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8.2.1. Corporate/Profit Taxes

The Income Tax Law stipulates that non-resident companies are subject to tax in Indonesia at the rate of 20%. In general, the 20% rate is imposed on the gross proceeds. However, the tax base of certain income is net income where the deemed percentage of net income is determined by the implementing regulations. This applies for example to gains on the transfer of Indonesian company’s shares held by non-residents, and income received by non-resident insurance companies.

For corporate income tax purposes, non-residents with a PE are treated equally by the Income Tax Law. A PE is subject to corporate income tax at the standard rate of 22%. In addition, a PE is also subject to a branch profit tax at 20% on its profit after corporate income tax. Hence, the total effective corporate income tax rate is 37.6% 2% + (20% (100%-22%))]. An exemption from the branch profit remittance tax is granted for the portion of after-tax profits reinvested in Indonesia. Some treaties reduce the 20% branch profit tax to 5-15% whilst others do not allow its imposition.

Taxation of the Digital Economy

Indonesia’s plan for taxing the digital economy was included as a part of the proposed omnibus tax law, which was enacted to sustain the country’s economic stability in the midst of the COVID-19 pandemic. The Law contained two tax measures of which one concerned the taxation of the digital economy.  The regulations stipulated thereon became effective and the Indonesian government issued Law Number 2 Year 2020 (Law No. 2) on 18 May 2020, which served as a formal legal instrument on the basis of Perppu-1.

Law No. 2’s approach to taxing the digital economy is to exert both direct tax (income tax) and indirect tax (VAT) obligations on foreign sellers, service providers and foreign e-commerce platforms (foreign digital players), sourcing revenue through digital transactions from the Indonesian consumer market.

Indirect Tax

For indirect tax (VAT), foreign e-commerce operators are deemed to conduct VATable transactions in Indonesia and are required to collect VAT on such transactions if either the value of their transactions with customers in Indonesia exceeds IDR 600 million in a year (or IDR 50 million in a month), or access to their e-commerce platform from Indonesia exceeds 12,000 users in 12 months (or 1,000 users in one month).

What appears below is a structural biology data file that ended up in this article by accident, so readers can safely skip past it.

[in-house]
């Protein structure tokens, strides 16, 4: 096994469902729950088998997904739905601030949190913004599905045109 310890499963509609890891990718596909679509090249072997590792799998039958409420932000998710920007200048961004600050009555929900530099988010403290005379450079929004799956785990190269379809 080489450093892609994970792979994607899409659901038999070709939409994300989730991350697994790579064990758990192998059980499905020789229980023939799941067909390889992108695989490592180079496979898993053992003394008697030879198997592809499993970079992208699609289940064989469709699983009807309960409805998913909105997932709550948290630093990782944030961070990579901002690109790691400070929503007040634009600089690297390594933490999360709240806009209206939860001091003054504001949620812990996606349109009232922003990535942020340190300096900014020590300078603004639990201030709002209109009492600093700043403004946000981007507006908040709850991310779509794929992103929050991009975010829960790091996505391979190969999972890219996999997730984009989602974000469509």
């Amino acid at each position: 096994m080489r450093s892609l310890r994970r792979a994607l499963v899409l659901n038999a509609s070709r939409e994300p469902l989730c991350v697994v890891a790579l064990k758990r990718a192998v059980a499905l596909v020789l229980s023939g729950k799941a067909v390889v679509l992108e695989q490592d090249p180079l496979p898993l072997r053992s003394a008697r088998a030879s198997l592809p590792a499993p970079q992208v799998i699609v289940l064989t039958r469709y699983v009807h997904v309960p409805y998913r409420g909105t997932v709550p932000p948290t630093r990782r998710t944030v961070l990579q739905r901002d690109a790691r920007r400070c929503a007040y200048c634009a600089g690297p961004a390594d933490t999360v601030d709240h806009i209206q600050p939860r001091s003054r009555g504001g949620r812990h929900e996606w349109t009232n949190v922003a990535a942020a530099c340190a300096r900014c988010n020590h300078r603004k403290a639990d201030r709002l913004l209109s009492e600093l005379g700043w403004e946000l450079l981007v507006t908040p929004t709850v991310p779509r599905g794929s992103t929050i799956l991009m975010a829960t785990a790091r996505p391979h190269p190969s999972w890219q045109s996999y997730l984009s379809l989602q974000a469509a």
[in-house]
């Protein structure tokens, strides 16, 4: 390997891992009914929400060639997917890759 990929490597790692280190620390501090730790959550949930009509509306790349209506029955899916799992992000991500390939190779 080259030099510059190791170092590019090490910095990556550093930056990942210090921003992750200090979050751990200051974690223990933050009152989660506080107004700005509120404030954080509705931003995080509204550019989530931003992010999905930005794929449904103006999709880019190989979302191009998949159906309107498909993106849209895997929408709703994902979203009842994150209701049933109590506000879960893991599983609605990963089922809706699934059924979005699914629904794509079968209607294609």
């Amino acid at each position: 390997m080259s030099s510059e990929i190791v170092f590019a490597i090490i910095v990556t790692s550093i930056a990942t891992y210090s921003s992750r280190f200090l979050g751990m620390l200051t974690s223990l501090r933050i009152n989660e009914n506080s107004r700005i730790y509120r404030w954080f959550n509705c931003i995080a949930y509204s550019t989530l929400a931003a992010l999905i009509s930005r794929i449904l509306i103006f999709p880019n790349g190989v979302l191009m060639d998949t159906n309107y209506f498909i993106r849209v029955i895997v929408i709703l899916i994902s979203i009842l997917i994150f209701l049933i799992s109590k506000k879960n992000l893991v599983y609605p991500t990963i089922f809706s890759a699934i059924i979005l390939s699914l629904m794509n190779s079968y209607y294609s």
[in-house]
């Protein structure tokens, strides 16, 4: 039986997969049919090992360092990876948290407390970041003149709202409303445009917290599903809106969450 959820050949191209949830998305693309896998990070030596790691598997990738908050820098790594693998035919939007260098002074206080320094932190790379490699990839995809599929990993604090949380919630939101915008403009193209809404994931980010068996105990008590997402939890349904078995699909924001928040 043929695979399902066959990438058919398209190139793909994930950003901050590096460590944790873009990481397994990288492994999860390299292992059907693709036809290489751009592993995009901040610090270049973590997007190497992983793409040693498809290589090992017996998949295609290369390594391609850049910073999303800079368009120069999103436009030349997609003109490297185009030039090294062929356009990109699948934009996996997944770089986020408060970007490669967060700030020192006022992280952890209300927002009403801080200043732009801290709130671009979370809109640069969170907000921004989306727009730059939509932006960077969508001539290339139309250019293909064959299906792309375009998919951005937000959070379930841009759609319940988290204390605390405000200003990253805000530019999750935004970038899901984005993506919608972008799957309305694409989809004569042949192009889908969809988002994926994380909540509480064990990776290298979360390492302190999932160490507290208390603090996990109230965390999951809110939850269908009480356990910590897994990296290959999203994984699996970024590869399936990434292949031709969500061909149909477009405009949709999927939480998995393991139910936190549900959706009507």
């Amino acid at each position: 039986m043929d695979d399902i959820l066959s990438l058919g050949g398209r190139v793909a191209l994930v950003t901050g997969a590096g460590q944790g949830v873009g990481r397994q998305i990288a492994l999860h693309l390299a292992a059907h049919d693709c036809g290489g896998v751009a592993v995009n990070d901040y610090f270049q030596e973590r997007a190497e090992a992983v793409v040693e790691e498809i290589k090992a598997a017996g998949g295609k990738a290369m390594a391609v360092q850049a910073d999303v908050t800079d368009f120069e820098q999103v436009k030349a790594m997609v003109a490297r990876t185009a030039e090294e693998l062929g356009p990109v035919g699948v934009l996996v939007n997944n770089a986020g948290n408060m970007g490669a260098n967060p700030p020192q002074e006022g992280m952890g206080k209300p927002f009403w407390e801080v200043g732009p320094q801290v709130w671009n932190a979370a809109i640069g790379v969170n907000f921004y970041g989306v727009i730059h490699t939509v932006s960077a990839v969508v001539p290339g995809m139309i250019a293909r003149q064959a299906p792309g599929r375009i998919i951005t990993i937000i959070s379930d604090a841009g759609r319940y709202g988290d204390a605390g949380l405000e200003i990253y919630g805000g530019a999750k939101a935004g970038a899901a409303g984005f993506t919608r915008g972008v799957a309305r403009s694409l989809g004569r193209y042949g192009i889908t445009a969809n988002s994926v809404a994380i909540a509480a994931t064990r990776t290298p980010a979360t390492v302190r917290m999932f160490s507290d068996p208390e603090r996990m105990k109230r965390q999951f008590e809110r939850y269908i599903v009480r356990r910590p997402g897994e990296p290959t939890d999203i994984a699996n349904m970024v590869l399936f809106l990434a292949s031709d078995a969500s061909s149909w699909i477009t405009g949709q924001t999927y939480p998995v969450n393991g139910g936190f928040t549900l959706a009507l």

The government has appointed some foreign companies as VAT collector – to collect any VAT payable, settle to the government, and report the transaction on a quarterly basis. Currently, there are already 88 companies appointed.

Direct Tax

Under Law No. 2, the income tax obligation will be applicable for foreign digital players with ‘significant economic presence’ in Indonesia, as they will be deemed to have a PE. If a PE cannot be recognized due to an existing tax treaty, an electronic transaction tax (ETT) will be imposed on direct sales or sales through the marketplace. Foreign digital players can appoint a representative in Indonesia to fulfil their tax obligations.

Furthermore, government regulations will be issued to stipulate the rate, imposition basis, and procedures for the calculation of income tax when a PE is deemed to exist or when the ETT provision applies instead. Provisions on the threshold of constituting ‘significant economic presence’, procedures for payment and the reporting of income tax or ETT, and procedures for the appointment of representatives are all stipulated under the Ministry of Finance (MoF) Decree. We understand that this direct tax regulation is pending the finalization of the global consensus within the OECD / Inclusive Framework.